Garam masala helps to maintain the right balance of good and bad cholesterol in our body. The black pepper present in garam masala transforms the bad cholesterol in our body into energy as it helps faster metabolism. Garam masala also has cloves. Clove is known for its anti-inflammatory properties. So, when you have garam masala, your muscles get toned.

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garam masala recipe

The easiest way is to pair it with any choice of protein. It could be meat such as chicken, a vegetarian option such as cottage cheese, or a vegan-friendly option such as tofu. And if you want to spice it up a bit, you can choose chickpeas.

Chickpeas are rich in protein, fiber, and carbohydrates. The following recipe includes the dish made with Chickpeas, but you can switch it to the protein of your choice.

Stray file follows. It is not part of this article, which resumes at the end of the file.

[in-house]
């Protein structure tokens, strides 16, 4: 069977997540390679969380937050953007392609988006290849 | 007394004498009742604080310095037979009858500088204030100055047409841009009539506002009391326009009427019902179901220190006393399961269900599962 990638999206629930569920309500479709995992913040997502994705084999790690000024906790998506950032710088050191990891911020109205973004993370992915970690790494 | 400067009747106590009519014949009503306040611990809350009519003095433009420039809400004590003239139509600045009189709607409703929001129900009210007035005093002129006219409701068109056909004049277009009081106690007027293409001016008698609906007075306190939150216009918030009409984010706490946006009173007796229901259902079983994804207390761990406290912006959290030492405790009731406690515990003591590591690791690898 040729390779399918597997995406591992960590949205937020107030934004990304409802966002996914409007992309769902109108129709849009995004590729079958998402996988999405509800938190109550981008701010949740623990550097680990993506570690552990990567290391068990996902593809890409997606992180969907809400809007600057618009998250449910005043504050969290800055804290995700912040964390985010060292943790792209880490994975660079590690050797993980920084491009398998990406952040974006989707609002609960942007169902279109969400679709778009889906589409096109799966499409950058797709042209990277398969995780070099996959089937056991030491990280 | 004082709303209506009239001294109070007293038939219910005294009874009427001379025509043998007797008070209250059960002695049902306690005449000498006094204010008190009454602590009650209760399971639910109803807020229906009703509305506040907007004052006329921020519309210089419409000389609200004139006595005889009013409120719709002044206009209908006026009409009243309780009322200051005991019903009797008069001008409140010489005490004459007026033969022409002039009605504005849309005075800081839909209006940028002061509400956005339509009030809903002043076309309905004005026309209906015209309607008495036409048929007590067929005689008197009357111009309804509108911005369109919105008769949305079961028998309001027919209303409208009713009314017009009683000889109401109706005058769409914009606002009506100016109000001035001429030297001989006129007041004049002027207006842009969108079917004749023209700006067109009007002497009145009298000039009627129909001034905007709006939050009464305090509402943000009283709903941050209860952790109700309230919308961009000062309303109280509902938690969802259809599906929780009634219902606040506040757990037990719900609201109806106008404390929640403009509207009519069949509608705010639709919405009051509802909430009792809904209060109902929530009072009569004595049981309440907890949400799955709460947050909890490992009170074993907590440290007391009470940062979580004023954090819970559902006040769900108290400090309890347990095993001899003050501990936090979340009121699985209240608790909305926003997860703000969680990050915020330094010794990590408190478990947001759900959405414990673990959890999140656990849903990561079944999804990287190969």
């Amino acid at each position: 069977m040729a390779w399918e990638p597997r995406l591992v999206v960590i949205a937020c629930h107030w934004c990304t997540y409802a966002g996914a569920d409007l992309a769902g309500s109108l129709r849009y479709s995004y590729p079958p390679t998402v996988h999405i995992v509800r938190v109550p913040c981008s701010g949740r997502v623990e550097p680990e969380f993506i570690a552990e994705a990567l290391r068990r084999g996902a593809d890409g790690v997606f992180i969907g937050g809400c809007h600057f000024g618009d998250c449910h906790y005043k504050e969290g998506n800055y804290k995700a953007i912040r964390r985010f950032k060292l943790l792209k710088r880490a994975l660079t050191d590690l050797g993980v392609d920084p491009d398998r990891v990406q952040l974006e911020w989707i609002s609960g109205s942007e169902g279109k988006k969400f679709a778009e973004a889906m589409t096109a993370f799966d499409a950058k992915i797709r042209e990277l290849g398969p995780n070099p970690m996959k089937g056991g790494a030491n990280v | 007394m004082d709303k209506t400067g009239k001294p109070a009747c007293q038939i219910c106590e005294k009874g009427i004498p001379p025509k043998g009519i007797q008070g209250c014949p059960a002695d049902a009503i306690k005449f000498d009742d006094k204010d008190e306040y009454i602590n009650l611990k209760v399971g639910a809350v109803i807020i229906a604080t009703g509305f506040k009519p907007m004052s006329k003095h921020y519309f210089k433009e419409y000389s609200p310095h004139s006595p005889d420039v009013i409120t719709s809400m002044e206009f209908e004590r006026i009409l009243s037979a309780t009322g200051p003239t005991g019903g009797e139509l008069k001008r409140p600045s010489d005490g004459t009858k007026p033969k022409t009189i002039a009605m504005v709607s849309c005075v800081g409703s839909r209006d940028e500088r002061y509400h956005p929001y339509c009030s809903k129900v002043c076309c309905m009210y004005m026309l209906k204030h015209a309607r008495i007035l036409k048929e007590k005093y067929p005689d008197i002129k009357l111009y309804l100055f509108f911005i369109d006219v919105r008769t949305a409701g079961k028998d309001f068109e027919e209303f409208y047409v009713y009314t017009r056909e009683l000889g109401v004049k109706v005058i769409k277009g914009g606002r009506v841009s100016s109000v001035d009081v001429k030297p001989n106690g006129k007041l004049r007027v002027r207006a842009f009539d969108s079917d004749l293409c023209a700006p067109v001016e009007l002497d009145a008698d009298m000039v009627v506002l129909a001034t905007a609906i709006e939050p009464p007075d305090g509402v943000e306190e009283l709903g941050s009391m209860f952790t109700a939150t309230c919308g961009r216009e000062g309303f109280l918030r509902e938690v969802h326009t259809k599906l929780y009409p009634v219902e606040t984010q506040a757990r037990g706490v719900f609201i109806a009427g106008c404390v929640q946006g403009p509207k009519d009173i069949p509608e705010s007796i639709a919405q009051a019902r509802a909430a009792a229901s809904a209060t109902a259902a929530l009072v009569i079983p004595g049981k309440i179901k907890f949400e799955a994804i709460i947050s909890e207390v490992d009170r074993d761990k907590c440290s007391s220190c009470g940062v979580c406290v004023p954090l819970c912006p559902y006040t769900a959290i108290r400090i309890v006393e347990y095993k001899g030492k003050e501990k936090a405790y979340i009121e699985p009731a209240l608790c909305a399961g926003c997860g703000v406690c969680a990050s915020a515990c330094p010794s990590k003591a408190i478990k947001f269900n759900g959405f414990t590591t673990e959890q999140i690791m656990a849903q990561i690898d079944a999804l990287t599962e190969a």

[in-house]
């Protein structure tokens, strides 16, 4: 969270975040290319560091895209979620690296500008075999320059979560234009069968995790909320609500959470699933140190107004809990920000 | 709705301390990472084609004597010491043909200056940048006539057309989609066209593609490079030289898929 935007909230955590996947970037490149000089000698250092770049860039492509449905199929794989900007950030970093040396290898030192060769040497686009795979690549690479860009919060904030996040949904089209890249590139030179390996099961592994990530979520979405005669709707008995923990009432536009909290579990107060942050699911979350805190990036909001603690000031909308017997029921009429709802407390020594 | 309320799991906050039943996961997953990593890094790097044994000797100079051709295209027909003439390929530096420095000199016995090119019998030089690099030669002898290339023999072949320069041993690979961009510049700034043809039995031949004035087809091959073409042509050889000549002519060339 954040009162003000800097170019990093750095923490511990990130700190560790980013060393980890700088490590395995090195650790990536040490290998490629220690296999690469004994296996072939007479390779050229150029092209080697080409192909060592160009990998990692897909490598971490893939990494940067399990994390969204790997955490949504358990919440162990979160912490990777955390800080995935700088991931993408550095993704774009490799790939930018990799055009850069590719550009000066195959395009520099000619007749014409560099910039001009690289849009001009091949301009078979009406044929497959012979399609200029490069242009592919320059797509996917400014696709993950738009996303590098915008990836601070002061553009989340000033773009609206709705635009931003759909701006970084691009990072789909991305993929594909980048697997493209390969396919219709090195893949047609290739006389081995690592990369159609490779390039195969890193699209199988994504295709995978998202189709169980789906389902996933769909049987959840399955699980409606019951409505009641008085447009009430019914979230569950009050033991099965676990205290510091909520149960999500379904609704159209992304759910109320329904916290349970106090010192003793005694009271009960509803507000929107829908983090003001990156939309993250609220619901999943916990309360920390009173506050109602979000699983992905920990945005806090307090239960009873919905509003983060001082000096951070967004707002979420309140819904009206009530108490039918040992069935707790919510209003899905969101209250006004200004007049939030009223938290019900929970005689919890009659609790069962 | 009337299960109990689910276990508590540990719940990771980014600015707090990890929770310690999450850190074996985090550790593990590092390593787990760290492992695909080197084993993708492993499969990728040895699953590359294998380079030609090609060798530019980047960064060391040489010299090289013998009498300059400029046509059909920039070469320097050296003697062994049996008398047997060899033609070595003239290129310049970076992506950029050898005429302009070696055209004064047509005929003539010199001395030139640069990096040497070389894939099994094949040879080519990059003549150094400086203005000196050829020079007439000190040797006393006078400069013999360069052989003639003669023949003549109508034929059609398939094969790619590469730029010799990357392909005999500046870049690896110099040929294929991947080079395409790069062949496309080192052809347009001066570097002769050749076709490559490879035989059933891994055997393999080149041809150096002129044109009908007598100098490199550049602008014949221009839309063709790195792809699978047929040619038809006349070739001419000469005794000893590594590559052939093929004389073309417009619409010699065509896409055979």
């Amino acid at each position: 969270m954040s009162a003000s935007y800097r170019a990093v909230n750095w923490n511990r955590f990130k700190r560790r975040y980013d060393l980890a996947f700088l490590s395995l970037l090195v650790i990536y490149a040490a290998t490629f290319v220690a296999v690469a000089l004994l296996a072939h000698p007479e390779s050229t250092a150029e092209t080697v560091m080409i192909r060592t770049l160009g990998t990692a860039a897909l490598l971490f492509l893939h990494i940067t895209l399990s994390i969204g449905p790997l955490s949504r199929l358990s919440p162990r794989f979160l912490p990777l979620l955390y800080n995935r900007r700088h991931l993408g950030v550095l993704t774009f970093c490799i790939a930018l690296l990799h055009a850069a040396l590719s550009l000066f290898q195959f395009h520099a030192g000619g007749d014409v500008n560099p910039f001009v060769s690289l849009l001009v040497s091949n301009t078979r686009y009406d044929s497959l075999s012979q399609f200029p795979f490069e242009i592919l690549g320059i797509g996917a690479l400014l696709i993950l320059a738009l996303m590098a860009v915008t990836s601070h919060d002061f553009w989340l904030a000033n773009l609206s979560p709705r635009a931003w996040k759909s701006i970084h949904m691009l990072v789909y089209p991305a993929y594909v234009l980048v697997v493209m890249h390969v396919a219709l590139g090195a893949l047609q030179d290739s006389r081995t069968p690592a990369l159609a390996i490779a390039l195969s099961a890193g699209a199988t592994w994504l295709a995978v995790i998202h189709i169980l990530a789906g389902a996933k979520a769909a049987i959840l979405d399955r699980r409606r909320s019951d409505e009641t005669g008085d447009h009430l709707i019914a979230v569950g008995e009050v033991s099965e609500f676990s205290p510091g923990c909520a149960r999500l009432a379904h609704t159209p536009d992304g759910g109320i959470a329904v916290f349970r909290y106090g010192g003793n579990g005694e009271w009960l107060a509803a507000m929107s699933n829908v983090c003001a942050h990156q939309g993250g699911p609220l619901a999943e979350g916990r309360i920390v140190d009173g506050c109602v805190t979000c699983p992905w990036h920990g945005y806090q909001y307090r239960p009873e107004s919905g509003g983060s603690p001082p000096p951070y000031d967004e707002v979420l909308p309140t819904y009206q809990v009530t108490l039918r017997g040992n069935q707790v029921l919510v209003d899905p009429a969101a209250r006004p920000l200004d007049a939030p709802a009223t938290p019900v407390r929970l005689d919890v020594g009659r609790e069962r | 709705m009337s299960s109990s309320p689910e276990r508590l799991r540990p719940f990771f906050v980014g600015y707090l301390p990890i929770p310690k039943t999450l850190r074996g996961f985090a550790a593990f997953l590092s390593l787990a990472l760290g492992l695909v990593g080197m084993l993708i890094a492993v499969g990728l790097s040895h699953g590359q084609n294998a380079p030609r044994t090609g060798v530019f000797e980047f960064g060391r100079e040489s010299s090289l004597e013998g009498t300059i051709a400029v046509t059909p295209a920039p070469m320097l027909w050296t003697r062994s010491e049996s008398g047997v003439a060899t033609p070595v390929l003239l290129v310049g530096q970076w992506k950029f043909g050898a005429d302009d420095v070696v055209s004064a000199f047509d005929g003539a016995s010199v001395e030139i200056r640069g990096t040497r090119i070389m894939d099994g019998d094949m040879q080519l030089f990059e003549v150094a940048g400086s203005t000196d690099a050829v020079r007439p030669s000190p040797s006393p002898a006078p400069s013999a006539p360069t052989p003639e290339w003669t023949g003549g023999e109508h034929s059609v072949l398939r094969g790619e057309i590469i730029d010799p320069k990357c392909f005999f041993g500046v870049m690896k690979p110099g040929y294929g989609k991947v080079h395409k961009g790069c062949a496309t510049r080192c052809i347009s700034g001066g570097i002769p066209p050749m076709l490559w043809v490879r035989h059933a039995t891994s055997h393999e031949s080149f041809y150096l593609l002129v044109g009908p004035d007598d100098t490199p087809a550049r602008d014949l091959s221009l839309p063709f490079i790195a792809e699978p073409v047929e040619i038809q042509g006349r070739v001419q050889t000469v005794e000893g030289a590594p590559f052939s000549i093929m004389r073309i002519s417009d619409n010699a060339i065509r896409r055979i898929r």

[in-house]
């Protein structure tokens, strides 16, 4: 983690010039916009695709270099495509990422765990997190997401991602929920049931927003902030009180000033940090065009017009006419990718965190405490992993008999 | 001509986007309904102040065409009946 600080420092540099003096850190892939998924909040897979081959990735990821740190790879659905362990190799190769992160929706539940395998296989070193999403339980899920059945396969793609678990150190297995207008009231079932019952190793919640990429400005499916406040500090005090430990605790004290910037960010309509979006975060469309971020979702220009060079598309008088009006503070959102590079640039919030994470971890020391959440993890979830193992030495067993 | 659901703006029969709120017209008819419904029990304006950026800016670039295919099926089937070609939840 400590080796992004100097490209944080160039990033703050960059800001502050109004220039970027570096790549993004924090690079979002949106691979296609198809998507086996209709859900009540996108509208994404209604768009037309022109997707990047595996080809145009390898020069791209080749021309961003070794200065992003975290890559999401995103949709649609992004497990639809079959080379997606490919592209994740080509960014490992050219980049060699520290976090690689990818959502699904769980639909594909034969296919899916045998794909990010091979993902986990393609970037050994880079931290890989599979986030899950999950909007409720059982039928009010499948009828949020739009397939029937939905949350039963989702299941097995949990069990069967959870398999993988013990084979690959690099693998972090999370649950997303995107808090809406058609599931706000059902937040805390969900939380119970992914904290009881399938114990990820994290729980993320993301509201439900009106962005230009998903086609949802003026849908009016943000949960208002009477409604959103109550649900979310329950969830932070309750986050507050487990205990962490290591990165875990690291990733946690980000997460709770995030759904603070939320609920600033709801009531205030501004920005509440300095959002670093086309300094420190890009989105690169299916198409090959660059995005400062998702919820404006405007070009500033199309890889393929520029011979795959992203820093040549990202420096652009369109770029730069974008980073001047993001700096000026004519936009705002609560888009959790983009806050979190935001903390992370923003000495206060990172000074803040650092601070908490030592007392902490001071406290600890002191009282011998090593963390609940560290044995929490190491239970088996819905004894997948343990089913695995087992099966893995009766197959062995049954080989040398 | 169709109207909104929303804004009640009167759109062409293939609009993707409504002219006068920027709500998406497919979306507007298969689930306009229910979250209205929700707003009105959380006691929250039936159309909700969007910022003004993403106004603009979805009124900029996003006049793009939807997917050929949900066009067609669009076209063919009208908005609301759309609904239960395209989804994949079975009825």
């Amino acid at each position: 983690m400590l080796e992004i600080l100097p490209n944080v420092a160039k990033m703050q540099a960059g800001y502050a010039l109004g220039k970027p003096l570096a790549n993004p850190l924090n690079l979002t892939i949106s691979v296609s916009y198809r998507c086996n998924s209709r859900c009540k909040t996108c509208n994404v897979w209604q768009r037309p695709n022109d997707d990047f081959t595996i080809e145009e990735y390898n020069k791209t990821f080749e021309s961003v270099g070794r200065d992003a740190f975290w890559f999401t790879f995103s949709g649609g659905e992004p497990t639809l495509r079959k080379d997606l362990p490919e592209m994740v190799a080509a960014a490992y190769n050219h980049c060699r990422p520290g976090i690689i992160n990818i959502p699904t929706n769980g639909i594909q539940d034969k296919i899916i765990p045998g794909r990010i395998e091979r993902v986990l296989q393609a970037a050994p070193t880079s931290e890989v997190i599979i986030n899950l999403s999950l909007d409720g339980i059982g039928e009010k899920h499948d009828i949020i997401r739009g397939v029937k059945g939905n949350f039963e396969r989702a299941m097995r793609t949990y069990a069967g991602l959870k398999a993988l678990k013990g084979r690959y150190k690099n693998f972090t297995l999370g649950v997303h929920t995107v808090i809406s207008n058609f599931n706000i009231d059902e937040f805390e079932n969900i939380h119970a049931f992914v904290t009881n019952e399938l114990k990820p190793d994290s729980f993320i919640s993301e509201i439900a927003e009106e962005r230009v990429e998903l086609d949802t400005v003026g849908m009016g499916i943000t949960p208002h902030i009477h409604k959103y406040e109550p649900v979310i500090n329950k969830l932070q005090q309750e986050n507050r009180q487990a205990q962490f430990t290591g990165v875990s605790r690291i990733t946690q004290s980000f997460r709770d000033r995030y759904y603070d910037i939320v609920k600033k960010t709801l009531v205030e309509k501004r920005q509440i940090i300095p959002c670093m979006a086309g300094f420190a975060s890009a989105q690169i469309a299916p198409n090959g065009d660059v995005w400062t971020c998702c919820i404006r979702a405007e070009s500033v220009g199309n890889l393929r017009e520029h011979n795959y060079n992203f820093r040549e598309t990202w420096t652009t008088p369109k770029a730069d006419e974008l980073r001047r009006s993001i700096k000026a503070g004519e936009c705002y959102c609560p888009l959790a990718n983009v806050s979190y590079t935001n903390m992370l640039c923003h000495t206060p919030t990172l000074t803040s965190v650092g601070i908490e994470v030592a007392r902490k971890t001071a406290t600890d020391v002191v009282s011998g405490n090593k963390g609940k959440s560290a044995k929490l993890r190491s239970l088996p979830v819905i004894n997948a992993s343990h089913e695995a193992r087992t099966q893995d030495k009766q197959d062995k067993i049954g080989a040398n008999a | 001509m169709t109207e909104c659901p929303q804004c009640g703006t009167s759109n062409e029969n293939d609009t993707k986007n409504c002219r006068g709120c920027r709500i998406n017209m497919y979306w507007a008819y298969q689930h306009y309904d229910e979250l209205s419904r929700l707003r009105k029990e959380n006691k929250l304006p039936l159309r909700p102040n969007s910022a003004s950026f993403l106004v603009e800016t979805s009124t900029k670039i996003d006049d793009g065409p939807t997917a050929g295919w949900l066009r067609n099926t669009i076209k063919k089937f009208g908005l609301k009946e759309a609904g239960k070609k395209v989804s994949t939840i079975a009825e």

• The first step is to layer your spices, starting with garam masala, coriander, cumin, paprika, turmeric, and salt. Once you have spices in order, the next step is to chop up vegetables.
  • Onion, garlic (5-6 cloves), and one tomato. Take 3 cups of chickpeas. Now add all the ingredients to a pot with 6 cups of vegetable broth and cook them for about 30-45 mins and serve it with bread or rice or you can have it as it is.
  • This dish is best made during winter. The warmth from the chickpeas will keep you stuffed for long hours. And as the last touch, you can add a few drops of lemon juice.

Final Thoughts

The hot spice mix is a great way to restore your health if used in proper quantities. It is also said to work on bad cholesterol and things like diabetes. The best spice mixes are the ones that are not degraded, choose organic stores that provide good quality masala mixes.

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sibashree bhattacharya
Sibashree has been into SEO and eCommerce content writing for more than 9 years. She loves reading books and is a huge fan of those over-the-top period dramas. Her favorite niches are fashion, lifestyle, beauty, traveling, relationships, women's interests, and movies. The strength of her writing lies in thorough research backing and an understanding of readers’ pain points.